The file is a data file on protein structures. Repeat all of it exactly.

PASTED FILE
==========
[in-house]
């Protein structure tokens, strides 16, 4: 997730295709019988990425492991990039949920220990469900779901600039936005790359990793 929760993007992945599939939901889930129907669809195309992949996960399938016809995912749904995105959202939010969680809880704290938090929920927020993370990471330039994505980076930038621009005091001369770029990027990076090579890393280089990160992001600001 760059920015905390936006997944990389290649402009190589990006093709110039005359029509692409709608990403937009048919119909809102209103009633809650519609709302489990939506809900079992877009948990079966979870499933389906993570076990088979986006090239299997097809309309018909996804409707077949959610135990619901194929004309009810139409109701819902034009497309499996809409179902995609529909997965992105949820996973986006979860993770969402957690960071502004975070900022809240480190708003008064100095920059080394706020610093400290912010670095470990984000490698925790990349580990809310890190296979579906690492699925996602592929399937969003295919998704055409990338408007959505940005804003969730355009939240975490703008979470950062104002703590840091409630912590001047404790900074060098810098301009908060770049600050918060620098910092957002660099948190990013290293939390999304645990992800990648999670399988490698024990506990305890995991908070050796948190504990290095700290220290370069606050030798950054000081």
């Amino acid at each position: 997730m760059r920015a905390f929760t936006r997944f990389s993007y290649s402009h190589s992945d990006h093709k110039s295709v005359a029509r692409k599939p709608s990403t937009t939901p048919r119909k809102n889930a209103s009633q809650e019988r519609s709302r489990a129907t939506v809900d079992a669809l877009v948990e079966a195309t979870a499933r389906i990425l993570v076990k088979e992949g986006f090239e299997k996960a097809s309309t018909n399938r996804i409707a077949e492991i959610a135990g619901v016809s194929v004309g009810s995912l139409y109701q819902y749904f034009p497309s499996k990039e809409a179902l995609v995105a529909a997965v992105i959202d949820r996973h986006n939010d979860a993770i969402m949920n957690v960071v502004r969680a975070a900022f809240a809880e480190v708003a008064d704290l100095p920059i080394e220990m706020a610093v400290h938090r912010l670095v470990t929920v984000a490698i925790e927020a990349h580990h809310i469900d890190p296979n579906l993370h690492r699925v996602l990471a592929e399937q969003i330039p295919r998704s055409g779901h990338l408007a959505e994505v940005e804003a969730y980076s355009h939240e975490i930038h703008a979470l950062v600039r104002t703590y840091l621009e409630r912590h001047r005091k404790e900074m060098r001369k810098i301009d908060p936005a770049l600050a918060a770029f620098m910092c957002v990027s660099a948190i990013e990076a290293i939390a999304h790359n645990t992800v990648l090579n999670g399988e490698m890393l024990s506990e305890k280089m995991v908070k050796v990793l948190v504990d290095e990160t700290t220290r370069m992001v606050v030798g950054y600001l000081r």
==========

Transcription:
[in-house]
């Protein structure tokens, strides 16, 4: 997730295709019988990425492991990039949920220990469900779901600039936005790359990793 929760993007992945599939939901889930129907669809195309992949996960399938016809995912749904995105959202939010969680809880704290938090929920927020993370990471330039994505980076930038621009005091001369770029990027990076090579890393280089990160992001600001 760059920015905390936006997944990389290649402009190589990006093709110039005359029509692409709608990403937009048919119909809102209103009633809650519609709302489990939506809900079992877009948990079966979870499933389906993570076990088979986006090239299997097809309309018909996804409707077949959610135990619901194929004309009810139409109701819902034009497309499996809409179902995609529909997965992105949820996973986006979860993770969402957690960071502004975070900022809240480190708003008064100095920059080394706020610093400290912010670095470990984000490698925790990349580990809310890190296979579906690492699925996602592929399937969003295919998704055409990338408007959505940005804003969730355009939240975490703008979470950062104002703590840091409630912590001047404790900074060098810098301009908060770049600050918060620098910092957002660099948190990013290293939390999304645990992800990648999670399988490698024990506990305890995991908070050796948190504990290095700290220290370069606050030798950054000081």
């Amino acid at each position: 997730m760059r920015a905390f929760t936006r997944f990389s993007y290649s402009h190589s992945d990006h093709k110039s295709v005359a029509r692409k599939p709608s990403t937009t939901p048919r119909k809102n889930a209103s009633q809650e019988r519609s709302r489990a129907t939506v809900d079992a669809l877009v948990e079966a195309t979870a499933r389906i990425l993570v076990k088979e992949g986006f090239e299997k996960a097809s309309t018909n399938r996804i409707a077949e492991i959610a135990g619901v016809s194929v004309g009810s995912l139409y109701q819902y749904f034009p497309s499996k990039e809409a179902l995609v995105a529909a997965v992105i959202d949820r996973h986006n939010d979860a993770i969402m949920n957690v960071v502004r969680a975070a900022f809240a809880e480190v708003a008064d704290l100095p920059i080394e220990m706020a610093v400290h938090r912010l670095v470990t929920v984000a490698i925790e927020a990349h580990h809310i469900d890190p296979n579906l993370h690492r699925v996602l990471a592929e399937q969003i330039p295919r998704s055409g779901h990338l408007a959505e994505v940005e804003a969730y980076s355009h939240e975490i930038h703008a979470l950062v600039r104002t703590y840091l621009e409630r912590h001047r005091k404790e900074m060098r001369k810098i301009d908060p936005a770049l600050a918060a770029f620098m910092c957002v990027s660099a948190i990013e990076a290293i939390a999304h790359n645990t992800v990648l090579n999670g399988e490698m890393l024990s506990e305890k280089m995991v908070k050796v990793l948190v504990d290095e990160t700290t220290r370069m992001v606050v030798g950054y600001l000081r």